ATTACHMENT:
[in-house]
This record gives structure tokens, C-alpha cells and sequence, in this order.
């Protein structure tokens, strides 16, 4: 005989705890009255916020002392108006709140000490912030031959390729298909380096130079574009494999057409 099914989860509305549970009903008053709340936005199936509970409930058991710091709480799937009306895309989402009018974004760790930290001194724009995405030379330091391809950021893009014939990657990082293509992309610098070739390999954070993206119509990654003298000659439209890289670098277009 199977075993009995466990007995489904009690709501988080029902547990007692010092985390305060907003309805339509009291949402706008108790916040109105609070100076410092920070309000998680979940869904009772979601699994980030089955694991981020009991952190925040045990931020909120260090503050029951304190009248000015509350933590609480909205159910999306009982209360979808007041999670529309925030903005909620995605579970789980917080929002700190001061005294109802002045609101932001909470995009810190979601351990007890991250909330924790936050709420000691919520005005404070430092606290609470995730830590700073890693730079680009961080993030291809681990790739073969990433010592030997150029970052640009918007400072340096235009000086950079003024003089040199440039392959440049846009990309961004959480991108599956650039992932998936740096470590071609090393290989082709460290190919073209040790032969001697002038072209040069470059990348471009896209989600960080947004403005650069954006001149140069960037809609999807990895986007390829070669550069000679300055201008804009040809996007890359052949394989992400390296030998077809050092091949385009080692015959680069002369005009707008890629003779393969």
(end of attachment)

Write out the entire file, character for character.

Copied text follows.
[in-house]
This record gives structure tokens, C-alpha cells and sequence, in this order.
């Protein structure tokens, strides 16, 4: 005989705890009255916020002392108006709140000490912030031959390729298909380096130079574009494999057409 099914989860509305549970009903008053709340936005199936509970409930058991710091709480799937009306895309989402009018974004760790930290001194724009995405030379330091391809950021893009014939990657990082293509992309610098070739390999954070993206119509990654003298000659439209890289670098277009 199977075993009995466990007995489904009690709501988080029902547990007692010092985390305060907003309805339509009291949402706008108790916040109105609070100076410092920070309000998680979940869904009772979601699994980030089955694991981020009991952190925040045990931020909120260090503050029951304190009248000015509350933590609480909205159910999306009982209360979808007041999670529309925030903005909620995605579970789980917080929002700190001061005294109802002045609101932001909470995009810190979601351990007890991250909330924790936050709420000691919520005005404070430092606290609470995730830590700073890693730079680009961080993030291809681990790739073969990433010592030997150029970052640009918007400072340096235009000086950079003024003089040199440039392959440049846009990309961004959480991108599956650039992932998936740096470590071609090393290989082709460290190919073209040790032969001697002038072209040069470059990348471009896209989600960080947004403005650069954006001149140069960037809609999807990895986007390829070669550069000679300055201008804009040809996007890359052949394989992400390296030998077809050092091949385009080692015959680069002369005009707008890629003779393969």